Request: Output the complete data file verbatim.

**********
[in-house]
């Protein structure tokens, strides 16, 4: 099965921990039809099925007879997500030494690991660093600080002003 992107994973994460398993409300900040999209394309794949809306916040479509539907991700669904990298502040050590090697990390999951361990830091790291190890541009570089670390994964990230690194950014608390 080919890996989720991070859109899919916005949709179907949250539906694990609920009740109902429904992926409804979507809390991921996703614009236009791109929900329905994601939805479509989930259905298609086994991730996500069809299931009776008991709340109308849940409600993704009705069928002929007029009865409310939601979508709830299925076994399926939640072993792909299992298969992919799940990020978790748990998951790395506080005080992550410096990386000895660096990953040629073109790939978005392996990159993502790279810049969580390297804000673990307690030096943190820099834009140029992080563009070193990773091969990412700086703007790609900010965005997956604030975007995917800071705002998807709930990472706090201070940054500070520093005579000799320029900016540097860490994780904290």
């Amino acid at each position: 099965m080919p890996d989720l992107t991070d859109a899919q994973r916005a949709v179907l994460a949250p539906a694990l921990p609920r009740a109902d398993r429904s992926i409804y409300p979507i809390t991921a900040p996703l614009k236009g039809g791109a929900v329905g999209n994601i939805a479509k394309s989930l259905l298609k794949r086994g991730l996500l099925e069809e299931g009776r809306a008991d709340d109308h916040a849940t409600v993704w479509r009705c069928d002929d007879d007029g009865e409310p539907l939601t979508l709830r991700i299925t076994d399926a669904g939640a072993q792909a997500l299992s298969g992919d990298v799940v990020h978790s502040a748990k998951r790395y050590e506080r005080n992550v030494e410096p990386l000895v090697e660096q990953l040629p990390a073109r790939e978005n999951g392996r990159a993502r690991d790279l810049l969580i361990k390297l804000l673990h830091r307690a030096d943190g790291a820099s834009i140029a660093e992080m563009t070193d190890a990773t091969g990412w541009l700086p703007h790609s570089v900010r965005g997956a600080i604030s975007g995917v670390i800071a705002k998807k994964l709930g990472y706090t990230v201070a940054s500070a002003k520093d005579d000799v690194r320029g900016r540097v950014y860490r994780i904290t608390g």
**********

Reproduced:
[in-house]
């Protein structure tokens, strides 16, 4: 099965921990039809099925007879997500030494690991660093600080002003 992107994973994460398993409300900040999209394309794949809306916040479509539907991700669904990298502040050590090697990390999951361990830091790291190890541009570089670390994964990230690194950014608390 080919890996989720991070859109899919916005949709179907949250539906694990609920009740109902429904992926409804979507809390991921996703614009236009791109929900329905994601939805479509989930259905298609086994991730996500069809299931009776008991709340109308849940409600993704009705069928002929007029009865409310939601979508709830299925076994399926939640072993792909299992298969992919799940990020978790748990998951790395506080005080992550410096990386000895660096990953040629073109790939978005392996990159993502790279810049969580390297804000673990307690030096943190820099834009140029992080563009070193990773091969990412700086703007790609900010965005997956604030975007995917800071705002998807709930990472706090201070940054500070520093005579000799320029900016540097860490994780904290």
């Amino acid at each position: 099965m080919p890996d989720l992107t991070d859109a899919q994973r916005a949709v179907l994460a949250p539906a694990l921990p609920r009740a109902d398993r429904s992926i409804y409300p979507i809390t991921a900040p996703l614009k236009g039809g791109a929900v329905g999209n994601i939805a479509k394309s989930l259905l298609k794949r086994g991730l996500l099925e069809e299931g009776r809306a008991d709340d109308h916040a849940t409600v993704w479509r009705c069928d002929d007879d007029g009865e409310p539907l939601t979508l709830r991700i299925t076994d399926a669904g939640a072993q792909a997500l299992s298969g992919d990298v799940v990020h978790s502040a748990k998951r790395y050590e506080r005080n992550v030494e410096p990386l000895v090697e660096q990953l040629p990390a073109r790939e978005n999951g392996r990159a993502r690991d790279l810049l969580i361990k390297l804000l673990h830091r307690a030096d943190g790291a820099s834009i140029a660093e992080m563009t070193d190890a990773t091969g990412w541009l700086p703007h790609s570089v900010r965005g997956a600080i604030s975007g995917v670390i800071a705002k998807k994964l709930g990472y706090t990230v201070a940054s500070a002003k520093d005579d000799v690194r320029g900016r540097v950014y860490r994780i904290t608390g």